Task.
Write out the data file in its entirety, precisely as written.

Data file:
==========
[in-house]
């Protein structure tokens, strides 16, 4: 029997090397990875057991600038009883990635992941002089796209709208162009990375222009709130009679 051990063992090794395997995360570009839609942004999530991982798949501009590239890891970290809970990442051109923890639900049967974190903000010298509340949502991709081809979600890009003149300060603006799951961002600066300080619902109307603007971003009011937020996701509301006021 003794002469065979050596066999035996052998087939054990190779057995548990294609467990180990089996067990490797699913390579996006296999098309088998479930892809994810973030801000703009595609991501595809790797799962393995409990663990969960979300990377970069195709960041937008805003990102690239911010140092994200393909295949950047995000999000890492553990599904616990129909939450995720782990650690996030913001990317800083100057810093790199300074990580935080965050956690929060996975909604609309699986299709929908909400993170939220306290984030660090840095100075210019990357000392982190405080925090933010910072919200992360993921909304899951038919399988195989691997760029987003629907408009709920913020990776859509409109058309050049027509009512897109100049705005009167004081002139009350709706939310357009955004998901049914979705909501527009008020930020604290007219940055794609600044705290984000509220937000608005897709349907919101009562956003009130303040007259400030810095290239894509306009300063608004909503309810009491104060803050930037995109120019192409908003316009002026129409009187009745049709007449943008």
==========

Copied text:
[in-house]
């Protein structure tokens, strides 16, 4: 029997090397990875057991600038009883990635992941002089796209709208162009990375222009709130009679 051990063992090794395997995360570009839609942004999530991982798949501009590239890891970290809970990442051109923890639900049967974190903000010298509340949502991709081809979600890009003149300060603006799951961002600066300080619902109307603007971003009011937020996701509301006021 003794002469065979050596066999035996052998087939054990190779057995548990294609467990180990089996067990490797699913390579996006296999098309088998479930892809994810973030801000703009595609991501595809790797799962393995409990663990969960979300990377970069195709960041937008805003990102690239911010140092994200393909295949950047995000999000890492553990599904616990129909939450995720782990650690996030913001990317800083100057810093790199300074990580935080965050956690929060996975909604609309699986299709929908909400993170939220306290984030660090840095100075210019990357000392982190405080925090933010910072919200992360993921909304899951038919399988195989691997760029987003629907408009709920913020990776859509409109058309050049027509009512897109100049705005009167004081002139009350709706939310357009955004998901049914979705909501527009008020930020604290007219940055794609600044705290984000509220937000608005897709349907919101009562956003009130303040007259400030810095290239894509306009300063608004909503309810009491104060803050930037995109120019192409908003316009002026129409009187009745049709007449943008």